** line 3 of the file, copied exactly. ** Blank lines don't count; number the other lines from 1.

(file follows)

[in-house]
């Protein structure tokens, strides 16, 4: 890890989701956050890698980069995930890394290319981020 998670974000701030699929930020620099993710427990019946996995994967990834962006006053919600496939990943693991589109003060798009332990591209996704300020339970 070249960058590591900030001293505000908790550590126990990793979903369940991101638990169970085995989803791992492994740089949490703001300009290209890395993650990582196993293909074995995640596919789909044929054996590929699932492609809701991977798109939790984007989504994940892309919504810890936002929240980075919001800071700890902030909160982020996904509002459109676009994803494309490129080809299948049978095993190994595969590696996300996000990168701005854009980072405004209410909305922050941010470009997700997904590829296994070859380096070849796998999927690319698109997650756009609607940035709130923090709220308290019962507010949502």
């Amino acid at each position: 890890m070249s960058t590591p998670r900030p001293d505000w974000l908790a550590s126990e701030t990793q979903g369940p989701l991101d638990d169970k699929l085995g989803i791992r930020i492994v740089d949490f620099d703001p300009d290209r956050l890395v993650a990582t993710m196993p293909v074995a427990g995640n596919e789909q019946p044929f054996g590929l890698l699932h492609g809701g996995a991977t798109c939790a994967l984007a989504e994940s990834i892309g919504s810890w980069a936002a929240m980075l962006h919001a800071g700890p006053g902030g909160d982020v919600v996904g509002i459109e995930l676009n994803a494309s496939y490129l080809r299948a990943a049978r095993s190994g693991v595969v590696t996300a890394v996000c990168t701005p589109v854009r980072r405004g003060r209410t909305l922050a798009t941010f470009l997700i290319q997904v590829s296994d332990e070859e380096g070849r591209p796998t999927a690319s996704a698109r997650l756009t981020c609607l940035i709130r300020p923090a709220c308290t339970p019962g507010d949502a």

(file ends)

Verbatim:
């Amino acid at each position: 890890m070249s960058t590591p998670r900030p001293d505000w974000l908790a550590s126990e701030t990793q979903g369940p989701l991101d638990d169970k699929l085995g989803i791992r930020i492994v740089d949490f620099d703001p300009d290209r956050l890395v993650a990582t993710m196993p293909v074995a427990g995640n596919e789909q019946p044929f054996g590929l890698l699932h492609g809701g996995a991977t798109c939790a994967l984007a989504e994940s990834i892309g919504s810890w980069a936002a929240m980075l962006h919001a800071g700890p006053g902030g909160d982020v919600v996904g509002i459109e995930l676009n994803a494309s496939y490129l080809r299948a990943a049978r095993s190994g693991v595969v590696t996300a890394v996000c990168t701005p589109v854009r980072r405004g003060r209410t909305l922050a798009t941010f470009l997700i290319q997904v590829s296994d332990e070859e380096g070849r591209p796998t999927a690319s996704a698109r997650l756009t981020c609607l940035i709130r300020p923090a709220c308290t339970p019962g507010d949502a």